RE: Re[2]: early AGI apps

From: Reason (
Date: Sat Nov 09 2002 - 18:57:19 MST

--> Stabbert

> Saturday, November 9, 2002, 12:54:31 AM, Reason wrote:
> R> The military and the gaming industry (and the military gaming
> industry) are
> R> ripe for something that commoditizes AI in the game sense. By
> this I mean
> R> customizable, highly abstracted decision making and knowledge
> R> representation/processing tools. Everything is roll-your-own,
> which is an
> R> insane state of affairs if you stop to look at it. Let's take
> the gaming
> R> industry: as much effort goes into AI (human simulation,
> essentially) in
> R> your average game as goes into the 3D engine. 3D engines are
> commoditized,
> going for $50k ->> $300k per game license. The space is
> competitive. Why are
> R> people still building their own AI (human simulation) code
> from scratch each
> R> time? It's certainly not anything to do with complexity or level of
> R> customization required...
> As far as gaming goes this is not really accurate. The AI is very
> limited, mainly because of processing time constraints, it is very
> gametype- and engine-specific (different for RTSs, FPSs, etc.) and it
> is not being built from scratch each time: with Unreal's UT2K3 engine, for
> instance, licensees get the AI code right along with the 3D engine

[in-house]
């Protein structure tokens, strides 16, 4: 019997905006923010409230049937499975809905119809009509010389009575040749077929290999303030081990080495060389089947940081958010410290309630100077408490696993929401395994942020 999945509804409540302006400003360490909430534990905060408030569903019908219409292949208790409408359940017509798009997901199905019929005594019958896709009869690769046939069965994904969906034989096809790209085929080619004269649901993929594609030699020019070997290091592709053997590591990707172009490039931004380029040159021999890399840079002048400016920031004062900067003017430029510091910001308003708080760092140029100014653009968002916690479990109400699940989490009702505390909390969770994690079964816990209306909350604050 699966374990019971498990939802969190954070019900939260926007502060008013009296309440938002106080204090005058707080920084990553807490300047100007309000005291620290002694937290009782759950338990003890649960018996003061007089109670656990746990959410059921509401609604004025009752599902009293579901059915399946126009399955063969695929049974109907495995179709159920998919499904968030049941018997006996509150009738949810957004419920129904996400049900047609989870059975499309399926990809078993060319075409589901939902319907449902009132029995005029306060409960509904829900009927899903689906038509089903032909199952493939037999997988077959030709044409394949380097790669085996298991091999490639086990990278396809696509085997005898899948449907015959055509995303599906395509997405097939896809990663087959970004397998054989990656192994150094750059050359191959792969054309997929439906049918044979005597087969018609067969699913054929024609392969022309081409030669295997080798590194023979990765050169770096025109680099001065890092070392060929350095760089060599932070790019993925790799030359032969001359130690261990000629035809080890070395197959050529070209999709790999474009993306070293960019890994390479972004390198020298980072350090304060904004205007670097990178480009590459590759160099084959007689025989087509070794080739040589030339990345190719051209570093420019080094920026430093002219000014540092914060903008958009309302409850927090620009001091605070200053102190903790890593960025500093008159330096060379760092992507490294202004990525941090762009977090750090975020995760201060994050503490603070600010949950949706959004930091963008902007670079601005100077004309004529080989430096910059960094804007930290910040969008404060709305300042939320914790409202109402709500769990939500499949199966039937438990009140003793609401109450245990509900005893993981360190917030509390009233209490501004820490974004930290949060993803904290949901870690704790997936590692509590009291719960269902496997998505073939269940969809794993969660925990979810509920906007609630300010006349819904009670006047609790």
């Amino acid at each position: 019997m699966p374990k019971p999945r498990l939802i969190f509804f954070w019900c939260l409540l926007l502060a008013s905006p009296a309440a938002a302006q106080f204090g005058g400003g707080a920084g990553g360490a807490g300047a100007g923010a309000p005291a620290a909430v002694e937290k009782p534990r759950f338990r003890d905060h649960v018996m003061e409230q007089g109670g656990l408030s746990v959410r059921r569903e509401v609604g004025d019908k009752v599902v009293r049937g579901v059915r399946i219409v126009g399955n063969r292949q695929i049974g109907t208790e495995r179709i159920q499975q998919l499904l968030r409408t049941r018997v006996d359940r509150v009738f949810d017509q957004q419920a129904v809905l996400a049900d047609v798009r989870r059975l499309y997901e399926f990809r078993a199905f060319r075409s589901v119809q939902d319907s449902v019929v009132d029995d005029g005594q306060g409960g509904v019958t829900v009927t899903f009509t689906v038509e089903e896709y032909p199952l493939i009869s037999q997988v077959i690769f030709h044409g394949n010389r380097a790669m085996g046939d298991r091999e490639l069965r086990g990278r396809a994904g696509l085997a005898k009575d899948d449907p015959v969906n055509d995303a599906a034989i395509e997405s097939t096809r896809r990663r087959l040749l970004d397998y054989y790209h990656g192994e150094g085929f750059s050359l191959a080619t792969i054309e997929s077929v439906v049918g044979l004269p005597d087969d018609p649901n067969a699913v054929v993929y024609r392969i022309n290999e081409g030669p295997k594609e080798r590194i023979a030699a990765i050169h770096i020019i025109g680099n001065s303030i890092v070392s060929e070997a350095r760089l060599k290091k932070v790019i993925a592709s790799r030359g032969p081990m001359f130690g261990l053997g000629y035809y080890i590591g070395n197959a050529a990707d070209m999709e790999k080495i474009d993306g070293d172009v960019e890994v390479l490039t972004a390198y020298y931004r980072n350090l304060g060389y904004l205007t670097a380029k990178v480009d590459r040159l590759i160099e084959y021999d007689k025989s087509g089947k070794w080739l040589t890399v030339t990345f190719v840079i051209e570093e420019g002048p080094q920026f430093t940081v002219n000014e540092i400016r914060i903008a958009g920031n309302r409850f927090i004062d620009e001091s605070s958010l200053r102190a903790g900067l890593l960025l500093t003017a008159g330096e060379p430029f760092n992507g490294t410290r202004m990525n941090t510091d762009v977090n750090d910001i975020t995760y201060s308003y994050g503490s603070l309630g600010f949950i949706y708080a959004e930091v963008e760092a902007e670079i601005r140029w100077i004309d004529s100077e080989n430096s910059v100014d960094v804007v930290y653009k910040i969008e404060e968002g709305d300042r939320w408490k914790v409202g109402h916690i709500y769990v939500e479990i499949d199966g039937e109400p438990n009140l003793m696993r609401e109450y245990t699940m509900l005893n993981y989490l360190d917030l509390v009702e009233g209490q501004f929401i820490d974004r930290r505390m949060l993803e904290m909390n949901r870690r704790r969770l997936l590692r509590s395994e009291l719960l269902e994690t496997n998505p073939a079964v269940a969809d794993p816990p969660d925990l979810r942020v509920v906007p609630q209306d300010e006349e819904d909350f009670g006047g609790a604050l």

> code. A general "human simulation" package would at this point be far
> too costly to run, resource-wise.

My specific interest in game AI is not FPS bots -- that's a solved problem
so far as I'm concerned. That is indeed a pseudo-commoditized space in human
simulation; it's basically a packages for navigating 3D space within certain
parameters. Tightly tied to 3D engines, yes. As soon as you move away from
run-and-gun behavior, however, you see that there's really nothing out

I'm more interested in things that can mimic people, societies and plots in
MMOGs and CRPGs. Speech, moods, goals, emotions. (So is the US military,
funnily enough). I think it's fair enough to say that everything except FPS
bots are pretty much being built from scratch each time. Just look at any
recent interview with Peter Molyneux -- he's probably doing the best work in
this sort of societal human simulation thing, but he's nowhere near nor does
he appear to be headed in the direction of a general engine.

And yes, you wouldn't be running a general human simulation; the goal is
really to approach human complexity as the architecture allows. But it seems
that much of what is needed to perform the MMOG/CRPG type of
social/plot/goal/mood human simulation can be parallel or have some
conceptual overlap with early GAI groundwork.


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